Years ago, some smart guy speculated the cause of a particular problem; it made good sense and before long it became as accepted as Bible verse. To some extent, I imagine this is because the average shooter has no way to definitively evaluate internal ballistics and measure pressure. For most of my handloading life, I’ve heard a pierced primer or a primer that pops out of a fired case is a sign of excessive pressure. Truth is, neither are proof positive of high pressure.
Most every commercially manufactured cartridge has a maximum average pressure (MAP) established by the Sporting Arms and Ammunition Manufacturer’s Institute (SAAMI). These limits are determined by a number of things, but pressure that exceeds MAP will not necessarily blow up guns or even cause signs of high pressure.
A number of rifle cartridges are loaded to low pressures—less than 50,000 psi. SAAMI feels this is necessary due to older firearms chambered for these cartridges. Examples include the .300 Savage and the .35 Rem., both of which can safely be loaded beyond the pressure limits established by SAAMI if they are fired in modern bolt-action rifles.
There are high-pressure cartridges that operate just under 70,000 psi, like the short-, super-short and ultra-magnums. With pressures beyond 70,000 psi, expect to see signs of high pressure as mild as a leaking primer to as catastrophic as a gun that becomes permanently disassembled. Regardless of the cartridge, 70,000 psi is approaching the limit of cartridge brass.
It’s long been accepted that a primer popping out of a case when a round is fired is an absolute indication of high pressure. This is usually referred to as “blown” primer. However, it can also occur because a gas-operated, semi-automatic rifle is not properly timed. In other words, the bolt unlocks before the case releases its hold on the chamber, and the primer pops out. It’s not an entirely unusual occurrence with AR-10s. Jeff Hoffman with Black Hills Ammunition refers to these as “dropped” primers.
How do you tell the difference? Hoffman explained with a blown primer, you’ll generally see a lot of soot or powder residue around the primer pocket. A more definitive determination is to see if the primer will fit back into its pocket. In the case of a dropped primer, it won’t because the case didn’t expand due to high pressure. A blown primer will fit back into the pocket, which expanded due to excessive pressure.
The other day I was testing a rifle from Accuracy International and blew a primer. I thought I knew the culprit but contacted Hornady with the lot number of the ammo just to be sure. It verified the ammo had been tested and produced pressures between 58,200 and 60,200 psi. SAAMI MAP for the .308 Win. is 62,000 psi. The problem was not the ammunition.
When primers are truly blown, this is almost always a sign of high pressure, but it does not necessarily mean the ammo is to blame. Dave Emary, Hornady’s chief ballistics scientist, says excessive headspace can cause primers to back out or even pop out completely. There can be other culprits, like a rifle chamber cut very tightly, a throat cut too short or a barrel with a tight bore. On rare occasions, the cartridge brass might not have been properly annealed. Temperature can also be an issue, and this was my suspicion.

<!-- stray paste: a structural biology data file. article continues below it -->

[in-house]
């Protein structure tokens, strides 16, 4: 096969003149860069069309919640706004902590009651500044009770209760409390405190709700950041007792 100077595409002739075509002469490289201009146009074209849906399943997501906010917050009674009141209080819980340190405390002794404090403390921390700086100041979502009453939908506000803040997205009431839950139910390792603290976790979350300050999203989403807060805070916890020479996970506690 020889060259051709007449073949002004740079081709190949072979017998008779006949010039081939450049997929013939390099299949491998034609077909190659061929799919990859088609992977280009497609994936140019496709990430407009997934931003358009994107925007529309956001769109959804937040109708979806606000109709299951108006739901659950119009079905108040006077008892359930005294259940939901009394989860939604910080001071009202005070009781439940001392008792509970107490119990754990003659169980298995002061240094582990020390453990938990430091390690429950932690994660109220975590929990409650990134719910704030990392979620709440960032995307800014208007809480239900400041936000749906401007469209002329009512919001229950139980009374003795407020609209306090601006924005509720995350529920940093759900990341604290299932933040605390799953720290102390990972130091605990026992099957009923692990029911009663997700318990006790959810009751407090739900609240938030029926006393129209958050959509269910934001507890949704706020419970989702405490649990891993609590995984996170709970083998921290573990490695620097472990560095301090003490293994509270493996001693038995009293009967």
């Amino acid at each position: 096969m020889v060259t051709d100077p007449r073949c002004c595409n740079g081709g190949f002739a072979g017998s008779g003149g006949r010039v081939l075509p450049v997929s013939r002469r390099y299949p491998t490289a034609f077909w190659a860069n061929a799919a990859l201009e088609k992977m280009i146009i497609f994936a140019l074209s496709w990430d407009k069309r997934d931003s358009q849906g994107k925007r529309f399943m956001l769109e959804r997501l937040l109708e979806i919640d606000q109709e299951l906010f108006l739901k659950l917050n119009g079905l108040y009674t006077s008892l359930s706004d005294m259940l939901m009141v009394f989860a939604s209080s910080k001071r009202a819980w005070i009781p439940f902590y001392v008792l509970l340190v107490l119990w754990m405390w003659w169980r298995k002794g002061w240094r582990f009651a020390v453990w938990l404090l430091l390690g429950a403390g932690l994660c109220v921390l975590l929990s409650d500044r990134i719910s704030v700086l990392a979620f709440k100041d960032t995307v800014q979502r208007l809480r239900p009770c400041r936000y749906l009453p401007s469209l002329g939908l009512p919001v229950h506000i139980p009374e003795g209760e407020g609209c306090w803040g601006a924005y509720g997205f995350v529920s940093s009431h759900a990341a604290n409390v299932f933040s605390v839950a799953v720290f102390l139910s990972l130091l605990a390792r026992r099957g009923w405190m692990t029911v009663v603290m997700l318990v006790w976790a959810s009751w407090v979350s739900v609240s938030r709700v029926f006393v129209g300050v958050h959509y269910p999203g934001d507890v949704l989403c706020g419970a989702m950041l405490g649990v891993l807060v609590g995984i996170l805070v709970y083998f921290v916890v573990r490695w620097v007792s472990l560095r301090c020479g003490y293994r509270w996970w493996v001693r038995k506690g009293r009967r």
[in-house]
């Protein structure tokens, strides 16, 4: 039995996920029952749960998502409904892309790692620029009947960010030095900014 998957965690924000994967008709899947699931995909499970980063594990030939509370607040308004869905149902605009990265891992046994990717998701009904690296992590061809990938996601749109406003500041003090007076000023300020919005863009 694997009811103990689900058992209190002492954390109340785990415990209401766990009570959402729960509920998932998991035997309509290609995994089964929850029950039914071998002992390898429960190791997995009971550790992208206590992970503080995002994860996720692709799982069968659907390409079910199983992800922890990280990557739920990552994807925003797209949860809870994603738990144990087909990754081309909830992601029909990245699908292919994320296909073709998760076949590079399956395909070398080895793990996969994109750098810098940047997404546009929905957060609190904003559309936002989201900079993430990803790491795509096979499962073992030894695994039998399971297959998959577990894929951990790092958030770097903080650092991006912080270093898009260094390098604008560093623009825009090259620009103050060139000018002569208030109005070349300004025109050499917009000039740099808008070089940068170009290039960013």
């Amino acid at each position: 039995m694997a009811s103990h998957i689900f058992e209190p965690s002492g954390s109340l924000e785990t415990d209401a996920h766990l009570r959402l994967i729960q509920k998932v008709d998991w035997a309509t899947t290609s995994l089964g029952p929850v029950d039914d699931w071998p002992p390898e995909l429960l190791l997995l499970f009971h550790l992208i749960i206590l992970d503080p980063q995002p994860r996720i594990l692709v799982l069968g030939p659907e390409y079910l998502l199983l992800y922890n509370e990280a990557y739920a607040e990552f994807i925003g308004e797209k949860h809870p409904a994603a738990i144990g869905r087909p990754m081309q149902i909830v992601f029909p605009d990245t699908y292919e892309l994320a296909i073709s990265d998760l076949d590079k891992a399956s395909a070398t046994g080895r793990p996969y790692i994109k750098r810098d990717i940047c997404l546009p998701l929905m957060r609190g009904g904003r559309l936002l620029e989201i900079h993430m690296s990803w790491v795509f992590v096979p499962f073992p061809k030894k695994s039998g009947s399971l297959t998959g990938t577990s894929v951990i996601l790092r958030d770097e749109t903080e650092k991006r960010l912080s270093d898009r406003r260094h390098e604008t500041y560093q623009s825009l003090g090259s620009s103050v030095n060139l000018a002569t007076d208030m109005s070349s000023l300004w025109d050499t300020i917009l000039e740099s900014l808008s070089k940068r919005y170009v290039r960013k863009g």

It was in the high 90s while I was shooting. I was running the rifle hot, and the ammo was in the sun, too. As temperature increases, pressure rises. I suspect the problem was the result of temperature combined with a tight chamber, throat or bore, or maybe all the above.
Pierced primers are also often considered a sign of high pressure. A pierced primer is where the firing pin punches through the wall of the primer cup. It’s unmistakable when you see it; what’s not is why it happened.
For example, a few months back I was field-testing a new rifle and saw pierced primers with a particular type of ammunition at a rate of about three shots out of 10. The designer of the rifle blamed the ammunition, saying it was “hot,” loaded to pressures beyond SAAMI MAP. I doubted this because I’d been using the same ammo from the same lot in other rifles without issue. I suggested a problem with the firing pin, but this was met with skepticism. In the field that afternoon, I stripped the bolt and worked the firing pin with a file. The problem vanished.
According to Hoffman, firing pins can be too sharp or too long. Sometimes the aperture—the hole in the bolt the firing pin passes through—can be too large. It’s easy to see how a sharp or lengthy firing pin might pierce a primer, but what about a firing-pin hole that’s too large? What happens is the primer cup flows around the firing pin and into the aperture. The cup thins and lets the firing pin, or the hot gases on the other side of the primer, punch through.
Western Powders Lab has also found an excessively strong firing-pin spring can cause pierced primers. This is particularly true when it is combined with a primer that has a thin cup.
All of these potential problems need to be considered, but let’s throw a monkey in the mix. If you have a borderline firing-pin situation—something you’re unlikely to know about—that has worked fine until all of a sudden you start seeing pierced primers while shooting in hot conditions, maybe the slight increase in pressure due to the heat was enough to allow your less-than-perfect firing pin, aperture or spring to cause an issue. There are a lot of variables at play here.
Bottom line: No matter the cause, blown, dropped or pierced primers are not normal. They’re an indication something is wrong. Remember, it’s not always high pressure or the ammunition. Believe it or not, sometimes our rifles, just like gun writers, are not perfect, either.